Memory of the Day: A Day in the Life of a Pentagon Staff Officer

LTG Weinstein with my MSM
Another story to share with you in a Memory of the Day. This photo shows from left to right, Lieutenant General Sydney T. Weinstein (Tom to his friends, General to me), that’s me in the Class A uniform, and I am flanked by my beautiful wife Nancy and my brother Wayne. Side note, this was the first time since chopping cotton in West Carroll Parish that Wayne and I had ever worked in the same place at the same time. We did both spend some time taking tickets at the Fisk Theater, but not at the same time.
This story is really about General Weinstein, who I came to admire and look up to as much if not more than any other General I ever met. General Weinstein was the first Deputy Chief of Staff for Intelligence DCSINT) on the Army Staff. Before it had been the Assistant Chief of Staff for Intelligence (ACSI), which was a two star position (Major General).
General Weinstein was really very down to earth, he had a large office overlooking the heliport at the Pentagon. By the way, the plane that crashed through the Pentagon on 9/11 went right through what had been his office 12 years before and proceeded through what would have been my office 12 years before. Anyway, General Weinstein’s office had his own latrine (restroom for you civilians out there), but he preferred to walk up the hall to the public latrines across from my office. I met him there often and he always had kind things to say. He had a great affinity for the folks in my office. Perhaps it was because, other than the two guys that were the head guys in our division we were all non MI (Military Intelligence) guys. We had reps from all of the other branches including Armor, Aviation, Field Artillery, Air Defense Artillery (me and Michael Spiegel) and others. The General would walk over to our office unannounced and come in to just shoot the breeze. Actually, shooting the breeze meant getting updates on our latest intelligence assessments, but it was in a very relaxed and conversational setting.
We did do formal briefings with him frequently and on occasion had to go in on a Saturday morning to brief him on a topic that was particularly urgent. We would arrive in his office early on Saturday morning dressed, as ordered, in casual clothes. The General was always in jeans and a sport shirt. He would invite us to sit at his conference table and offer us a can of chocolate soda, which he kept in a refrigerator in his office. We always declined. Nothing more distracting to sending your message than stopping to take a sip of chocolate soda. The General, however, always had a can in his hand and a dip in his cheek or gums. He used empty chocolate soda cans to discard the excess as we briefed. Another reason I was reluctant to take an offered can of soda.
He called me Kenny. No one called me Kenny anymore. That was a remnant of my childhood and I went to Ken about the same time I got married. I never corrected him on that though. I was always pleased that he thought it was ok for him to address me as such.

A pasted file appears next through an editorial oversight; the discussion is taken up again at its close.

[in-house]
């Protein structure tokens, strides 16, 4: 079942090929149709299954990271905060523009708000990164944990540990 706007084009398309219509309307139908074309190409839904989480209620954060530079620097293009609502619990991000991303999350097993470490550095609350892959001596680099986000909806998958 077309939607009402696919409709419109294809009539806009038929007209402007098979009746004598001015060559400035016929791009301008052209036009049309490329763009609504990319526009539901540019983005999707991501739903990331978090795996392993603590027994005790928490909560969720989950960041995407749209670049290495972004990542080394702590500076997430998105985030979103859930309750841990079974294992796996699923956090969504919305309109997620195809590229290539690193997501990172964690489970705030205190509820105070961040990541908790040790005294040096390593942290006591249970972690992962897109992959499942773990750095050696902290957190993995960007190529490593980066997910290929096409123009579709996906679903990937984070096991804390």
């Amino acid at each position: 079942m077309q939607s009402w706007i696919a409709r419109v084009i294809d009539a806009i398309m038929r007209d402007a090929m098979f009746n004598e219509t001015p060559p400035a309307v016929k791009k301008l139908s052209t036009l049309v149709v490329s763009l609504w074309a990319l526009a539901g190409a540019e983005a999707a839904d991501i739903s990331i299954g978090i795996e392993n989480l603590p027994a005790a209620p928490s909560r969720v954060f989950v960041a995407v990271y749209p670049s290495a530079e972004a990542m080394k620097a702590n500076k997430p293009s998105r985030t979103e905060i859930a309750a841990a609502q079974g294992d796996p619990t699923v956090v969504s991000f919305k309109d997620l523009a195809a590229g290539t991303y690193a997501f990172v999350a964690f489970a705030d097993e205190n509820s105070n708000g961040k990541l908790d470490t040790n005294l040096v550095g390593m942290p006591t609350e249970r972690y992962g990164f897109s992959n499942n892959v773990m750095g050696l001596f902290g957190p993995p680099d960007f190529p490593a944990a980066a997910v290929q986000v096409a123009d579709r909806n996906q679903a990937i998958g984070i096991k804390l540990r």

I have a lot of Weinstein stories to share and may share some another time, but for now just this one more. I had gotten a reputation within the Army Intelligence and Operations communities as the Go-To expert in all matters of Soviet Air and Missile Threats, so anytime one of our MI generals or colonels had to go to meetings related to new Army Air Defense systems, I would go to their office and brief them on the latest developments in the Soviet Air Threat and what our Operations and RDA (Research, Development, and Acquisition) people were doing to counter that threat. On this particular day, General Weinstein was going to the meeting itself because it was a decision meeting that required the principal staff to attend. I went to his office at the appointed time, about an hour before his meeting was to start, and gave him his briefing. He had a few questions and I answered them for him. When it was clear that we were done and it was now about 15 minutes till his meeting I excused myself to go back to work. He asked, “Where are you going?” I told him back to work, and he told me to come with him. OK, should be interesting. I figured he may have more questions on his way to the meeting and wanted me to accompany him as he walked across the Pentagon to attend. We walked briskly. He could move pretty well for a guy that couldn’t have been more that 5 feet 2 inches tall. We got to the meeting room and he went in. I hung back in the hallway. These meetings were normally by invitation only, and I had no invitation. General Weinstein came back out and motioned me to follow him. We went into the very large room that was full of generals and colonels. Now, I was a Lieutenant Colonel at the time so not too much junior to some in there, but still a bit uncomfortable. General Weinstein showed me a chair right behind his where I was to sit. I sat. Shortly a lieutenant colonel who was clearly responsible for attendance control made his rounds and as he came around the room, several people sitting got up and went out. He got to me and said I would have to wait in the outer waiting room. I got up to leave and General Weinstein turned around and told the lieutenant colonel “That’s alright, he can have my seat. He knows more about this stuff than I do anyway.” The lieutenant colonel apologized and I sat back down. Boy, what an ego booster that was. The rest of the meeting went about as expected. A couple of times General Weinstein would turn and ask me a question, which I answered. Most of the time he looked like he was dozing off or doodling, but certainly not paying attention. Then he would ask a particularly penetrating question or make a really profound remark that was always right on target. I had many memorable days in the Pentagon, but this may have been my most memorable one.

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